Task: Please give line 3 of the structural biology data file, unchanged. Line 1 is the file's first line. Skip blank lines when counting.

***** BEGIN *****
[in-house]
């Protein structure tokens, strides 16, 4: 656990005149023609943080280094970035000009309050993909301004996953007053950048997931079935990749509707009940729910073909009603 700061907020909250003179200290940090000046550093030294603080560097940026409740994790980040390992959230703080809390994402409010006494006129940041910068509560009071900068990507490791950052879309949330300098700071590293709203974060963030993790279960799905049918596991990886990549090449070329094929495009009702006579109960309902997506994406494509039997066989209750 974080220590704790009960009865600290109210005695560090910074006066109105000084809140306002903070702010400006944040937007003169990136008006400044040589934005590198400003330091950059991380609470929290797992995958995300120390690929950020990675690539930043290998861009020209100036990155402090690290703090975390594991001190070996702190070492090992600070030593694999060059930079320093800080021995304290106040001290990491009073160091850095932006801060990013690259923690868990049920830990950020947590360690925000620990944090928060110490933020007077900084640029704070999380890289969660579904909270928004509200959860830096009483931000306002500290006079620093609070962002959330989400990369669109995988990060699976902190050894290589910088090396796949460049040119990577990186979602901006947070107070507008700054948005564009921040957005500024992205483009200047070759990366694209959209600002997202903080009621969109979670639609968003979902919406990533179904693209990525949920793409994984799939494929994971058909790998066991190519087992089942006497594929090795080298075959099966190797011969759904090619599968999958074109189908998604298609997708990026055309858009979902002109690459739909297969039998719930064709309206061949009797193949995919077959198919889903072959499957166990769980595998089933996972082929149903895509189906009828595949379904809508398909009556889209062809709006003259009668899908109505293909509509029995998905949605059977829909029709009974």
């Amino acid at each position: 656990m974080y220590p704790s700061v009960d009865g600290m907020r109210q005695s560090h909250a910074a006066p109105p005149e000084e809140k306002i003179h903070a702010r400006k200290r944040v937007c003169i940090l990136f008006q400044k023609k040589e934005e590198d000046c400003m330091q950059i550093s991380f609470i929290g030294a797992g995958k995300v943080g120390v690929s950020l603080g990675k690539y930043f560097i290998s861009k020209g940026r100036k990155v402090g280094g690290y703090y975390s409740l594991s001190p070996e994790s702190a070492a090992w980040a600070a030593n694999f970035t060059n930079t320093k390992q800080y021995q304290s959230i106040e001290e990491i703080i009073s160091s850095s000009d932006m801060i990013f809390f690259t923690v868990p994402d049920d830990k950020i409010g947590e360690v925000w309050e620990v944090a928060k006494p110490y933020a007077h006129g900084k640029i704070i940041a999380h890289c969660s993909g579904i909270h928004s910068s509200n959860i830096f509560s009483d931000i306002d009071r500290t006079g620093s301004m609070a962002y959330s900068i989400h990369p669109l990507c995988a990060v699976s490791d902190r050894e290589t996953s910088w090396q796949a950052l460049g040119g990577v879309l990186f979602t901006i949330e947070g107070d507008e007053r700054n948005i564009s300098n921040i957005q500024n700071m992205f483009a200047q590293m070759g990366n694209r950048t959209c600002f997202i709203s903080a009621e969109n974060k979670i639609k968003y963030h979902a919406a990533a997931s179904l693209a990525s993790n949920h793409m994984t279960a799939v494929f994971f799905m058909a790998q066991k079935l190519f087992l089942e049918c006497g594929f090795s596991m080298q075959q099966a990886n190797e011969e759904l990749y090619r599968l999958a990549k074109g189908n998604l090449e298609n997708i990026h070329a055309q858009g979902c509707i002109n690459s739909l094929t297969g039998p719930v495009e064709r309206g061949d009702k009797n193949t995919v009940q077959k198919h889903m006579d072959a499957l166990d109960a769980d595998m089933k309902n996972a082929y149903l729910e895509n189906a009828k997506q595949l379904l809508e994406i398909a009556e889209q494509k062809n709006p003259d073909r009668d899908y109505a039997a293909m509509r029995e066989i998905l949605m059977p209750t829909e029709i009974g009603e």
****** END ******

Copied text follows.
């Amino acid at each position: 656990m974080y220590p704790s700061v009960d009865g600290m907020r109210q005695s560090h909250a910074a006066p109105p005149e000084e809140k306002i003179h903070a702010r400006k200290r944040v937007c003169i940090l990136f008006q400044k023609k040589e934005e590198d000046c400003m330091q950059i550093s991380f609470i929290g030294a797992g995958k995300v943080g120390v690929s950020l603080g990675k690539y930043f560097i290998s861009k020209g940026r100036k990155v402090g280094g690290y703090y975390s409740l594991s001190p070996e994790s702190a070492a090992w980040a600070a030593n694999f970035t060059n930079t320093k390992q800080y021995q304290s959230i106040e001290e990491i703080i009073s160091s850095s000009d932006m801060i990013f809390f690259t923690v868990p994402d049920d830990k950020i409010g947590e360690v925000w309050e620990v944090a928060k006494p110490y933020a007077h006129g900084k640029i704070i940041a999380h890289c969660s993909g579904i909270h928004s910068s509200n959860i830096f509560s009483d931000i306002d009071r500290t006079g620093s301004m609070a962002y959330s900068i989400h990369p669109l990507c995988a990060v699976s490791d902190r050894e290589t996953s910088w090396q796949a950052l460049g040119g990577v879309l990186f979602t901006i949330e947070g107070d507008e007053r700054n948005i564009s300098n921040i957005q500024n700071m992205f483009a200047q590293m070759g990366n694209r950048t959209c600002f997202i709203s903080a009621e969109n974060k979670i639609k968003y963030h979902a919406a990533a997931s179904l693209a990525s993790n949920h793409m994984t279960a799939v494929f994971f799905m058909a790998q066991k079935l190519f087992l089942e049918c006497g594929f090795s596991m080298q075959q099966a990886n190797e011969e759904l990749y090619r599968l999958a990549k074109g189908n998604l090449e298609n997708i990026h070329a055309q858009g979902c509707i002109n690459s739909l094929t297969g039998p719930v495009e064709r309206g061949d009702k009797n193949t995919v009940q077959k198919h889903m006579d072959a499957l166990d109960a769980d595998m089933k309902n996972a082929y149903l729910e895509n189906a009828k997506q595949l379904l809508e994406i398909a009556e889209q494509k062809n709006p003259d073909r009668d899908y109505a039997a293909m509509r029995e066989i998905l949605m059977p209750t829909e029709i009974g009603e």